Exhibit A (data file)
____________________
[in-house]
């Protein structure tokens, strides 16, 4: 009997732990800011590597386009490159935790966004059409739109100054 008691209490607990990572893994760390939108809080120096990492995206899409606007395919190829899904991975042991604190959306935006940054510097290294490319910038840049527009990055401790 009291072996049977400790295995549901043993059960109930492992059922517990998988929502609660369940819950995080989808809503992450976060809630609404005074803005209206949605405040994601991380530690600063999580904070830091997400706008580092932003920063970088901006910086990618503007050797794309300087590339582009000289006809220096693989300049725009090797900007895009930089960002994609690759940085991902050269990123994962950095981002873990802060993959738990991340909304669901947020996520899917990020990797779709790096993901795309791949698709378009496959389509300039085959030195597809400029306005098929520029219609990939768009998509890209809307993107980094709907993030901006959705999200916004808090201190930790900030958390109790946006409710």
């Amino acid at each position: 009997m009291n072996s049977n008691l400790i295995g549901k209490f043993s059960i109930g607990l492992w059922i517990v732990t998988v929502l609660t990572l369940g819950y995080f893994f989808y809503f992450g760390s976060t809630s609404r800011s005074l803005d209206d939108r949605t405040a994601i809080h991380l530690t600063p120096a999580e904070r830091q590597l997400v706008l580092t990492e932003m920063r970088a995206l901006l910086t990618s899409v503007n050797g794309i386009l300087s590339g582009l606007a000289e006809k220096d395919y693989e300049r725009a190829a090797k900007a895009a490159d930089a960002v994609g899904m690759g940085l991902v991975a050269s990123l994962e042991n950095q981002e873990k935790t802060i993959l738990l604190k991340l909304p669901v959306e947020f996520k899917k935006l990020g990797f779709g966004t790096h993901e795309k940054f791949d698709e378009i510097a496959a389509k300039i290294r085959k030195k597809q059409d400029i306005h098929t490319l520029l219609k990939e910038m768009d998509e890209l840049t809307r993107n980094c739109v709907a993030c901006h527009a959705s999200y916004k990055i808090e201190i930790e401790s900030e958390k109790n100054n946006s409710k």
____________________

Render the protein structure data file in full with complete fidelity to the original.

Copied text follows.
[in-house]
């Protein structure tokens, strides 16, 4: 009997732990800011590597386009490159935790966004059409739109100054 008691209490607990990572893994760390939108809080120096990492995206899409606007395919190829899904991975042991604190959306935006940054510097290294490319910038840049527009990055401790 009291072996049977400790295995549901043993059960109930492992059922517990998988929502609660369940819950995080989808809503992450976060809630609404005074803005209206949605405040994601991380530690600063999580904070830091997400706008580092932003920063970088901006910086990618503007050797794309300087590339582009000289006809220096693989300049725009090797900007895009930089960002994609690759940085991902050269990123994962950095981002873990802060993959738990991340909304669901947020996520899917990020990797779709790096993901795309791949698709378009496959389509300039085959030195597809400029306005098929520029219609990939768009998509890209809307993107980094709907993030901006959705999200916004808090201190930790900030958390109790946006409710």
């Amino acid at each position: 009997m009291n072996s049977n008691l400790i295995g549901k209490f043993s059960i109930g607990l492992w059922i517990v732990t998988v929502l609660t990572l369940g819950y995080f893994f989808y809503f992450g760390s976060t809630s609404r800011s005074l803005d209206d939108r949605t405040a994601i809080h991380l530690t600063p120096a999580e904070r830091q590597l997400v706008l580092t990492e932003m920063r970088a995206l901006l910086t990618s899409v503007n050797g794309i386009l300087s590339g582009l606007a000289e006809k220096d395919y693989e300049r725009a190829a090797k900007a895009a490159d930089a960002v994609g899904m690759g940085l991902v991975a050269s990123l994962e042991n950095q981002e873990k935790t802060i993959l738990l604190k991340l909304p669901v959306e947020f996520k899917k935006l990020g990797f779709g966004t790096h993901e795309k940054f791949d698709e378009i510097a496959a389509k300039i290294r085959k030195k597809q059409d400029i306005h098929t490319l520029l219609k990939e910038m768009d998509e890209l840049t809307r993107n980094c739109v709907a993030c901006h527009a959705s999200y916004k990055i808090e201190i930790e401790s900030e958390k109790n100054n946006s409710k």